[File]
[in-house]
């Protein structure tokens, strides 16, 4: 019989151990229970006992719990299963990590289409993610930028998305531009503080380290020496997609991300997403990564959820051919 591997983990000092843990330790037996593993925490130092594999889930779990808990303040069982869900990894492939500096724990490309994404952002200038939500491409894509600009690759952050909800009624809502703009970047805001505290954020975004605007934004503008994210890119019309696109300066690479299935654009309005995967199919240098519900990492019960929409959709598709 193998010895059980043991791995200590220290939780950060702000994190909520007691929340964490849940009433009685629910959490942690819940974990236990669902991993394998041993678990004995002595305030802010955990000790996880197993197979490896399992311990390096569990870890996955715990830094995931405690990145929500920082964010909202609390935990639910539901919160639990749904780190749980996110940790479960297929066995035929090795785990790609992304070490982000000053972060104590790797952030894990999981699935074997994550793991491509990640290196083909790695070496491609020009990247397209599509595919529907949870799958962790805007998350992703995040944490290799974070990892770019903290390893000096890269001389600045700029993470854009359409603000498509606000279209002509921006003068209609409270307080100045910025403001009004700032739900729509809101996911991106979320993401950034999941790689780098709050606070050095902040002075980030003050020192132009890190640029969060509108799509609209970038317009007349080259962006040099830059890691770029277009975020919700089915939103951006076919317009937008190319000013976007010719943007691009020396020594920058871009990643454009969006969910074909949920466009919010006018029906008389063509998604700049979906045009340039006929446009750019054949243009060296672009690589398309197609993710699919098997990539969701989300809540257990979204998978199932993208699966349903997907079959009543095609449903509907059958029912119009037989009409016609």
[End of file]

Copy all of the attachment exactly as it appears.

[in-house]
């Protein structure tokens, strides 16, 4: 019989151990229970006992719990299963990590289409993610930028998305531009503080380290020496997609991300997403990564959820051919 591997983990000092843990330790037996593993925490130092594999889930779990808990303040069982869900990894492939500096724990490309994404952002200038939500491409894509600009690759952050909800009624809502703009970047805001505290954020975004605007934004503008994210890119019309696109300066690479299935654009309005995967199919240098519900990492019960929409959709598709 193998010895059980043991791995200590220290939780950060702000994190909520007691929340964490849940009433009685629910959490942690819940974990236990669902991993394998041993678990004995002595305030802010955990000790996880197993197979490896399992311990390096569990870890996955715990830094995931405690990145929500920082964010909202609390935990639910539901919160639990749904780190749980996110940790479960297929066995035929090795785990790609992304070490982000000053972060104590790797952030894990999981699935074997994550793991491509990640290196083909790695070496491609020009990247397209599509595919529907949870799958962790805007998350992703995040944490290799974070990892770019903290390893000096890269001389600045700029993470854009359409603000498509606000279209002509921006003068209609409270307080100045910025403001009004700032739900729509809101996911991106979320993401950034999941790689780098709050606070050095902040002075980030003050020192132009890190640029969060509108799509609209970038317009007349080259962006040099830059890691770029277009975020919700089915939103951006076919317009937008190319000013976007010719943007691009020396020594920058871009990643454009969006969910074909949920466009919010006018029906008389063509998604700049979906045009340039006929446009750019054949243009060296672009690589398309197609993710699919098997990539969701989300809540257990979204998978199932993208699966349903997907079959009543095609449903509907059958029912119009037989009409016609």